Brant: The Temple of Apollo at Cumae

While Achates is sent to find the Cumaean Sibyl (34-5), Aeneas and two attendants approach the Temple of Apollo (9-13). In Vergil's description, the temple, built by Daedalus, has intricately decorated doors that tell the myth of the Minotaur (14-34), but since it is very difficult to fit that much detail on a set of doors in an image this size, the illustrators chose to show the scenes as a mural on the walls of the temple, similar to Juno's temple in Carthage (I 441-493). The scenes have been illustrated generally from right to left.

To the right of the door, in the lower right panel, the Minoan prince Androgeos is killed by an Athenian (20). In the panel to the left of it, several Athenians stand with arms drawn, apparently preparing for a fight, though it would be more accurate to depict them drawing lots, not swords, in order to be sent to Crete as tributes (20-2). In the upper right panel, Pasiphae stands next to a bull and lifts her skirt, a chaste rendering of the scene described by Vergil (24-5). In the upper left, the Minotaur, son of Pasiphae and the bull, who is depicted as much more bull than human, appears to hold a defeated victim in his mouth; an armed warrior, probably Theseus, prepares to fight the beast (25-30).

These are the only four scenes described by Vergil, who interrupts Aeneas's perusal of the artwork when the Sibyl arrives (34-5), but since he explicitly states that the rest of the myth is depicted (33-4), the illustrators finish the myth in four more panels to the left of the door. In the upper right panel, Theseus arrives home in Athens after slaying the Minotaur; King Aegeus, who thinks Theseus has died, prepares to throw himself off a cliff. In the upper left panel, Daedalus and Icarus are locked in the Labyrinth with little hope of escaping. In the lower right panel, Daedalus and Icarus escape the Labyrinth with bronze wings that Daedalus has created; Icarus appears to be flying upward, a prediction of his mistake in flying too close to the sun. The death of Icarus is not portrayed, because according to Vergil, it was too painful for Daedalus to carve (30-2). Instead, the fourth panel, in the lower left, depicts Daedalus, who has finally arrived safely on land at Cumae, consecrating a shrine to Apollo [Sol], and giving the bronze wings as the first dedication at the shrine (18-9).  (Katy Purington)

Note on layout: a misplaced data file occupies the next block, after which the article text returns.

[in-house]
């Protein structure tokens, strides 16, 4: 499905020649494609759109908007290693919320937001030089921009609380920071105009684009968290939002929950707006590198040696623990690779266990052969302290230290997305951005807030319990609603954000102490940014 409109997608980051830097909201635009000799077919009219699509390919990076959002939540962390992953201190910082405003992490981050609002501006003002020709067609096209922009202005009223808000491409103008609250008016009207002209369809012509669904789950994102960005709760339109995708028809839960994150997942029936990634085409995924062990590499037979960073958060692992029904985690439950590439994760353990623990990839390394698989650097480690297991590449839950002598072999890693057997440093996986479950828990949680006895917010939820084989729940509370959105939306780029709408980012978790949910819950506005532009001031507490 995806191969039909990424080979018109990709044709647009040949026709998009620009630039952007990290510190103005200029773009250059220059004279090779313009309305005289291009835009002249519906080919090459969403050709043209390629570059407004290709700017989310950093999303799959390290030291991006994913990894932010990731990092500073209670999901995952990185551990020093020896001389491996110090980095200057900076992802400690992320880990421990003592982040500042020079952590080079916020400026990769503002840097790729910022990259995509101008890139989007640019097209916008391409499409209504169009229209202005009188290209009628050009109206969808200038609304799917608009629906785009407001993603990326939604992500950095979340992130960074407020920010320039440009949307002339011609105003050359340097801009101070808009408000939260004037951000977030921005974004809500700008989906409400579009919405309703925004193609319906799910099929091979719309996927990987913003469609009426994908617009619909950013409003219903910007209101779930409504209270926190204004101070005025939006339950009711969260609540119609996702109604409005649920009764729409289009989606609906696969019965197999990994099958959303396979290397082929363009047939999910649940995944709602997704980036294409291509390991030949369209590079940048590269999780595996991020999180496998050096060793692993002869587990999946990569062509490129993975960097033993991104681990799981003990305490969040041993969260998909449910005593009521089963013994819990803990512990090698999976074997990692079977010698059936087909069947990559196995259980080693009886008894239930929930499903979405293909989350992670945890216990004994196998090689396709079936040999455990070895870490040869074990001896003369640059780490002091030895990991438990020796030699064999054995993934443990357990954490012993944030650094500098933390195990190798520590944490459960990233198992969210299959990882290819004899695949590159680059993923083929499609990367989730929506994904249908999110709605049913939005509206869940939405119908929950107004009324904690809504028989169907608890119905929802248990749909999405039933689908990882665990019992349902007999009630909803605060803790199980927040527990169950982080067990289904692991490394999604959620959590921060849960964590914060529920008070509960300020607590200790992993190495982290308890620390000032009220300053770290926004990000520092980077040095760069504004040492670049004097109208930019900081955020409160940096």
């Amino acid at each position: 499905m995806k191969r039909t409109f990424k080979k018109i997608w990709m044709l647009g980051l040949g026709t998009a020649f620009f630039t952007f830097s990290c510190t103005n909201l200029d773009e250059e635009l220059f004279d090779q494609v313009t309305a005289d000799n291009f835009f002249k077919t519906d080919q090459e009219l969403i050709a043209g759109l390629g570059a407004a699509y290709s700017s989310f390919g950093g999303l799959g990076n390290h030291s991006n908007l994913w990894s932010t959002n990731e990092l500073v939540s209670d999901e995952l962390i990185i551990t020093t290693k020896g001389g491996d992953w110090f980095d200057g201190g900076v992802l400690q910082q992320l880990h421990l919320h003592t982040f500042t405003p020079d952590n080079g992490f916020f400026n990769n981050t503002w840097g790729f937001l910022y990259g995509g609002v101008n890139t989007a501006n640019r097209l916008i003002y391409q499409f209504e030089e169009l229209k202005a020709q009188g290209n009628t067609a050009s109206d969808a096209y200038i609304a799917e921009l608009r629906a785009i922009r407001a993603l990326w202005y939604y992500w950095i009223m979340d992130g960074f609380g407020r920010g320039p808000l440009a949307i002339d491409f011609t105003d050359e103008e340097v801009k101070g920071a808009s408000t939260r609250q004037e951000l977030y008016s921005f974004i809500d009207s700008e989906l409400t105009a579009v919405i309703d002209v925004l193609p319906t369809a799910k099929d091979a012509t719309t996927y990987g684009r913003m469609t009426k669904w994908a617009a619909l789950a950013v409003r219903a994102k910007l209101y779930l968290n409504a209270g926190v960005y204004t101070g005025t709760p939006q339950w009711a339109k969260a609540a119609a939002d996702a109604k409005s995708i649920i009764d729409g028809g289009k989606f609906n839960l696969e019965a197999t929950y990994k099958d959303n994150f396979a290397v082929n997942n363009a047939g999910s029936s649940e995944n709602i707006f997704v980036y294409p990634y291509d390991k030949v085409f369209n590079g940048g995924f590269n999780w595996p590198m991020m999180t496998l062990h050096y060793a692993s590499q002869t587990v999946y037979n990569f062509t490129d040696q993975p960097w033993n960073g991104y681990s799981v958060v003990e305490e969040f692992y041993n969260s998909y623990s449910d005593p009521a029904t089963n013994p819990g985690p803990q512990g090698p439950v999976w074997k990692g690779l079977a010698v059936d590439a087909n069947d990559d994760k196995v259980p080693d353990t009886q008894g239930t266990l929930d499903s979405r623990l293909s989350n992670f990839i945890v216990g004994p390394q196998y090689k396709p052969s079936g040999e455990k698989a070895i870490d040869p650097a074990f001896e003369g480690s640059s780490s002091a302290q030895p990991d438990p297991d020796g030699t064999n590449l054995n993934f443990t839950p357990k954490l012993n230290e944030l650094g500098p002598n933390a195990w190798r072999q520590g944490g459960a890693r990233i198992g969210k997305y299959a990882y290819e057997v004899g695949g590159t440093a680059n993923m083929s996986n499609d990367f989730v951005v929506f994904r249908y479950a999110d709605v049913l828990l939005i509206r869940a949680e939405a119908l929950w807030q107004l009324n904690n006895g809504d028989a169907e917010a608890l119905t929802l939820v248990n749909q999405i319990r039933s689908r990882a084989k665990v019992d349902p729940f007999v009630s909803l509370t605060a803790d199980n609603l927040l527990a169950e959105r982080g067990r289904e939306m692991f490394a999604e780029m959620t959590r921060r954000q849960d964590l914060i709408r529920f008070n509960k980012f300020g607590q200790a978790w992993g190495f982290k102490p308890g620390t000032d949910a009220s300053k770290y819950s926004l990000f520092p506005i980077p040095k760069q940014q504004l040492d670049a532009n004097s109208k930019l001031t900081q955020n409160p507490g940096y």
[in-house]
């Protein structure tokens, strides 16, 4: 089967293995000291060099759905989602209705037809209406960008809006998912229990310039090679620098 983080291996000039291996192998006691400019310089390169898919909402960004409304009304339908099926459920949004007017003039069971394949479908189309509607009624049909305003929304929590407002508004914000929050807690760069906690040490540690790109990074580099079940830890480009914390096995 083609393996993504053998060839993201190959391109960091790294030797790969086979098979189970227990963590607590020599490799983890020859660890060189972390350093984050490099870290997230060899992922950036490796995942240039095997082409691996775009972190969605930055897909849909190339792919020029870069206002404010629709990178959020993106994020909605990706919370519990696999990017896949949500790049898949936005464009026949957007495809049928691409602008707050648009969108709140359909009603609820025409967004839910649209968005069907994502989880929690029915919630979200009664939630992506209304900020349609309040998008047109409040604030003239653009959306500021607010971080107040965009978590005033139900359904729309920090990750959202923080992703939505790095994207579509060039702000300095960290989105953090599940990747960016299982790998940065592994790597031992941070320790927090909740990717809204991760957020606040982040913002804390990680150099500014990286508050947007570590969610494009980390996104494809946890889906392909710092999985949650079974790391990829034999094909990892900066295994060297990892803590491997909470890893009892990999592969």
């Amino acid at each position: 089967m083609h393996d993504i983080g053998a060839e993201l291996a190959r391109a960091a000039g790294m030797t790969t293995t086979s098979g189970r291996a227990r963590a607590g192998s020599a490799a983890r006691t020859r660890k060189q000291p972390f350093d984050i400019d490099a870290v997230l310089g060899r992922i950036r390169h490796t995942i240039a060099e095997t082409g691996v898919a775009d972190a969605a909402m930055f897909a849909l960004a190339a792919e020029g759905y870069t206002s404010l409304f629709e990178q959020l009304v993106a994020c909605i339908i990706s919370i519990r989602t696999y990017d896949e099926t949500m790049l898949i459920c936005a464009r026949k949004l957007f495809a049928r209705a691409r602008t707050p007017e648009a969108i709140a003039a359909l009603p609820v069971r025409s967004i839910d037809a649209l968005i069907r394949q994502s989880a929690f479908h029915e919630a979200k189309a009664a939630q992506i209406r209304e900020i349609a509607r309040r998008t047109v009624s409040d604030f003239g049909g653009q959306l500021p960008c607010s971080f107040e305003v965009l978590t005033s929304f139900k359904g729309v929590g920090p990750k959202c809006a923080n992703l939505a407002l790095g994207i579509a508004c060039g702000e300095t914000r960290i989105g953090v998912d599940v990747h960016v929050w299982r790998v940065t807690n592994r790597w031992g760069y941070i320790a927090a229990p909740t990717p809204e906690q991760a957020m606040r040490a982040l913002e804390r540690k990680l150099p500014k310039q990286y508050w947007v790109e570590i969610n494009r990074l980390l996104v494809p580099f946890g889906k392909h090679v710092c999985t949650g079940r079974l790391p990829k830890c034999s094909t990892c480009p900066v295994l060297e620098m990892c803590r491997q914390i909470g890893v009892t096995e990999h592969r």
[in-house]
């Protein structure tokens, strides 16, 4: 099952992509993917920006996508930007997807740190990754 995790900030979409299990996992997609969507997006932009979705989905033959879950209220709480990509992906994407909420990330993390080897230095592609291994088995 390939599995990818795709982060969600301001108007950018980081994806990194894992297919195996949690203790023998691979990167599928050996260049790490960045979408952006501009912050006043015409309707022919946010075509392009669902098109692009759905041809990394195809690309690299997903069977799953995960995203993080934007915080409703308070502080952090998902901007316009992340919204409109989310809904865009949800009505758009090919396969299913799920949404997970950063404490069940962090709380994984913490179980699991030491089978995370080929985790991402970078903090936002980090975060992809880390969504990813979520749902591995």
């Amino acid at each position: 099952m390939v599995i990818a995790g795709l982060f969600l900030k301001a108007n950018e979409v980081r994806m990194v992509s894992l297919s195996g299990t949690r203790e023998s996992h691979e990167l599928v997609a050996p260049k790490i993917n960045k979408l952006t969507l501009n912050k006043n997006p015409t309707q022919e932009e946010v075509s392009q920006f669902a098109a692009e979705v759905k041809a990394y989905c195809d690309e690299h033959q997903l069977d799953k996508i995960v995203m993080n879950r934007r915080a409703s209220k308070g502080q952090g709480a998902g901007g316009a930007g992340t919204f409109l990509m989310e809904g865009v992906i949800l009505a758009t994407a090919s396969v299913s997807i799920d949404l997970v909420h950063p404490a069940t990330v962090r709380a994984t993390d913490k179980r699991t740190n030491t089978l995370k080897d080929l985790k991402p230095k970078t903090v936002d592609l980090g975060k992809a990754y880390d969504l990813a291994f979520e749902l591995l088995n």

Woodcut illustration from the “Strasbourg Vergil,” edited by Sebastian Brant: Publii Virgilii Maronis Opera cum quinque vulgatis commentariis expolitissimisque figuris atque imaginibus nuper per Sebastianum Brant superadditis (Strasbourg: Johannis Grieninger, 1502), fol. 253r, executed by an anonymous engraver under the direction of Brant.

Comments

Sebastian Brant (1458-1521) was a humanist scholar of many competencies. Trained in classics and law at the University of Basel, Brant later lectured in jurisprudence there and practiced law in his native city of Strasbourg. While his satirical poem Das Narrenschiff won him considerable standing as a writer, his role in the transmission of Virgil to the Renaissance was at least as important. In 1502 he and Strasbourg printer Johannes Grüninger produced a major edition of Virgil’s works, along with Donatus’ Life and the commentaries of Servius, Landino, and Calderini, with more than two hundred woodcut illustrations. (Annabel Patterson)

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1502
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University of Heidelberg